Swine flu is dominating Google search. For the past two days (in the US at least), discussions around “swine flu”, “pig flu” and other such iterations have at least 10 references in the top 100 US searches, according to Google Trends. While not in the top five searches, people aren’t simply searching for “swine flu”, they’re searching for “swine flu deaths in California” and other such specific references – breaking up the overall search.
It was the idea that people search for things related to illness that was the basis of Google’s Flu Trends – a service they set up in 2007-2008. Their thinking is that when people get sick, they’ll type in symptoms or descriptions of the illness into Google in an attempt to learn more about the disease – and cure. Google discovered that if there was an outbreak or a pandemic, that they would be able to predict it up to two weeks faster than the US Center for Disease Control (CDC). This is the power of Google – in terms of being a “database of intent”, it knows what people are doing & thinking because it knows what people are searching for, on a mass global scale.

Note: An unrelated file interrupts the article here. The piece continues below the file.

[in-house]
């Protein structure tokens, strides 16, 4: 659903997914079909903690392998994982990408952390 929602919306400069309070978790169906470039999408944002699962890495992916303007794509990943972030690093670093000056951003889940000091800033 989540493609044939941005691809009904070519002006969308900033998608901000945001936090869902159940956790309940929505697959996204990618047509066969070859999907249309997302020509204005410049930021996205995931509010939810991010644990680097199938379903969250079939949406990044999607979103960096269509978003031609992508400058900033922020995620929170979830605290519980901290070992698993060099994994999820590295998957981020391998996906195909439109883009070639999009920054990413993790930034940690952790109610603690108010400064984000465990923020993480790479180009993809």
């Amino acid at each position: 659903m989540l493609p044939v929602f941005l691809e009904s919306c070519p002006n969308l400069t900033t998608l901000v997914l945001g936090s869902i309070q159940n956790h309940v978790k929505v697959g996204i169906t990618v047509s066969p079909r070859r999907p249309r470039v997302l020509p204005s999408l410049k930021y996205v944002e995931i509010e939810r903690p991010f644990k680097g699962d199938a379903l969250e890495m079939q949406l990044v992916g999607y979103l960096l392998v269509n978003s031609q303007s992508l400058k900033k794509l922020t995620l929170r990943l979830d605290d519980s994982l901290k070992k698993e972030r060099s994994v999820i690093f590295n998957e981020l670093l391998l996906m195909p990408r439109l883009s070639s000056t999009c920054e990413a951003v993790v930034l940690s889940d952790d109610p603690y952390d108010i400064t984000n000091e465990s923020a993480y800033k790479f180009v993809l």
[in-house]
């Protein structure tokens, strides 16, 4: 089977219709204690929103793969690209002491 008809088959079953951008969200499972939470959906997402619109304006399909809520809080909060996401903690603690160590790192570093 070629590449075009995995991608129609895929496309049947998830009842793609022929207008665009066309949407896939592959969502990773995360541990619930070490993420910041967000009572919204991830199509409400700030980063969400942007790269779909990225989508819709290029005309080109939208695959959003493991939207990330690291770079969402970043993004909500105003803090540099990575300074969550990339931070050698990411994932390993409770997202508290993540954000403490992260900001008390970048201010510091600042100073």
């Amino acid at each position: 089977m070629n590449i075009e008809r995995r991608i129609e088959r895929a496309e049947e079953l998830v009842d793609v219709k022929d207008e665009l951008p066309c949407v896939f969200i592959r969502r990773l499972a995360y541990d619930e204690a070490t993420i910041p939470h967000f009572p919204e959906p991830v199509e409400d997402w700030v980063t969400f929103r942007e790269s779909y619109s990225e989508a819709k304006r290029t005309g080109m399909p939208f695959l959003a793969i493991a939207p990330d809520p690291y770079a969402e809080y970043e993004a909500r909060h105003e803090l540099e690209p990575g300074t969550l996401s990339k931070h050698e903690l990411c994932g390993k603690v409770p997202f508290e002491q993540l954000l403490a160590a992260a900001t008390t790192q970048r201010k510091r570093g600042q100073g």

The bottom line of search and online activity is – people want to know whether it is near them, and whether swine flu will kill them. So how has the social media space reacted?
The Wikipedia listing for Swine Flu refers to a mortality rate of around 10% (the Wikipedia page has been viewed 114,687 times so far in April vs 237 times in March – and edited over 100 times in the past day). Google Maps has a live map, listing every outbreak of swine flu – as it happens! The subject “swine flu” is the number 1 trending topic on Twitter. Nielsen Blogpulse is showing the topic making up over 1.75% of all blog posts today.